“We want the film look” says the client or producer. Many budget conscious filmmakers, notably students, independents, documentarians, and television networks, use low cost digital video cameras but desire the film look. We’ve all seen the scratchy, old timey film look applied after the shoot or used software to produce a supposed film look. But what exactly is the film look and what’s the best way to get it when you shoot digitally? How do you advise clients and producers?
What are your experiences? I would love to hear them.
As production and post overlap more and more in this area of perfecting a show’s images, these questions continue to crop up. The topic has been coming up in FCP and other users’ groups for awhile and here’s the common wisdom: To get the film look, shoot for it during – surprise – the shoot! Here’s how:
Understand film and digital cameras
Video is what the eye sees and film is what the mind sees.
Keep this axiom in the back of your brain when you shoot film style or advise others.
Film and digital cameras capture images in two distinct ways. Film capture is a photochemical process which produces the grain (texture, fullness) that we’re accustomed to seeing. Digital capture relies on electronic signals which result in non-grainy images that are cool and crisp and often described as harsh.
Since the ability of digi-cams (both motion and the new DSLR still cameras that are starting to be used to shoot videos) to capture images that mimic film is continually improving, get the best digi-cam you can afford. As of this writing however, the best HD camera does not approach the look of 16mm film, let alone 35mm. So, to achieve a film look, address the differences between the two mediums using the following methods.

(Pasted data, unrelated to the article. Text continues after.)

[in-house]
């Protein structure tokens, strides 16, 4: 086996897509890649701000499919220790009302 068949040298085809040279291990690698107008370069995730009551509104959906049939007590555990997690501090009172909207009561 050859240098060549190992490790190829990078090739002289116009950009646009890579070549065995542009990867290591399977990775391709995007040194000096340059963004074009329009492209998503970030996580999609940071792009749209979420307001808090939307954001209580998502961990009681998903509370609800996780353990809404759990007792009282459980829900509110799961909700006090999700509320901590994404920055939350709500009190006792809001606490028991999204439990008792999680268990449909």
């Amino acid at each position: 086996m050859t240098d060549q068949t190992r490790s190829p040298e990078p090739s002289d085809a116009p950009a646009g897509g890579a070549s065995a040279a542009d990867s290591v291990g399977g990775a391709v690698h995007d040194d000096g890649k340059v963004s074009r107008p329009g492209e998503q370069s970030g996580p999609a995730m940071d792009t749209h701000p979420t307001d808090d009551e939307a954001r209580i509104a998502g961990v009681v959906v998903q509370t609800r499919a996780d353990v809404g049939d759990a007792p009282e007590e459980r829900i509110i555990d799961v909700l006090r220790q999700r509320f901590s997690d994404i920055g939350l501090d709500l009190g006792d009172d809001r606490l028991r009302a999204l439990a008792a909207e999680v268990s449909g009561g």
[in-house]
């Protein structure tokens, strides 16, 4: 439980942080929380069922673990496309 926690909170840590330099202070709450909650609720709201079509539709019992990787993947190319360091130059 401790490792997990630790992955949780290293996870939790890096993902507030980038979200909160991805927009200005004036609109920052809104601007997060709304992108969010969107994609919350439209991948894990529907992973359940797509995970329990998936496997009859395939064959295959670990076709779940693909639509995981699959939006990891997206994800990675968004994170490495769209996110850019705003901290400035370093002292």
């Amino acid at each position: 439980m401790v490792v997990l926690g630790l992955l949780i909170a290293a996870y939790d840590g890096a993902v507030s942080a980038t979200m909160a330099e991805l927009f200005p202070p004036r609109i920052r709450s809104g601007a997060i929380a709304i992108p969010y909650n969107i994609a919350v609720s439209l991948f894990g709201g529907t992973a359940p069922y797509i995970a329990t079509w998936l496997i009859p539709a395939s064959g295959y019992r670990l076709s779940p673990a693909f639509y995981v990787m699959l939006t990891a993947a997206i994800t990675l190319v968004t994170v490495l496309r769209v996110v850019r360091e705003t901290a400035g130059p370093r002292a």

Six methods to achieve film look with digital camera
- Set the proper depth of field (DOF). Since video has an infinite DOF and film a shallow DOF, you need to narrow the DOF to approach film. Do this by allowing enough room to separate camera from the set, using film style lenses, zooming, adding a digital adapter, and changing the F-stop to widen the aperture.
- Light film style to avoid the harsh, cold video look. Go beyond “room lighting” and use key, fill, and back lighting in different scenes.
- Adjust the white balance to mimic the photochemical color timing possible with film.
- Be aware of how you block the camera – allow enough room for zooming – and talent – have them move forward is preferable to moving them sideways.
- Pay attention to what the audience’s focal point will be with every set up. What will they notice first? Catch in their peripheral vision? Gravitate to next?
- Finally, because sound is vital to viewers’ acceptance of visual images, record high quality audio to bolster your film image look.
With future technology this all may be moot, but for now, this is the best way to go.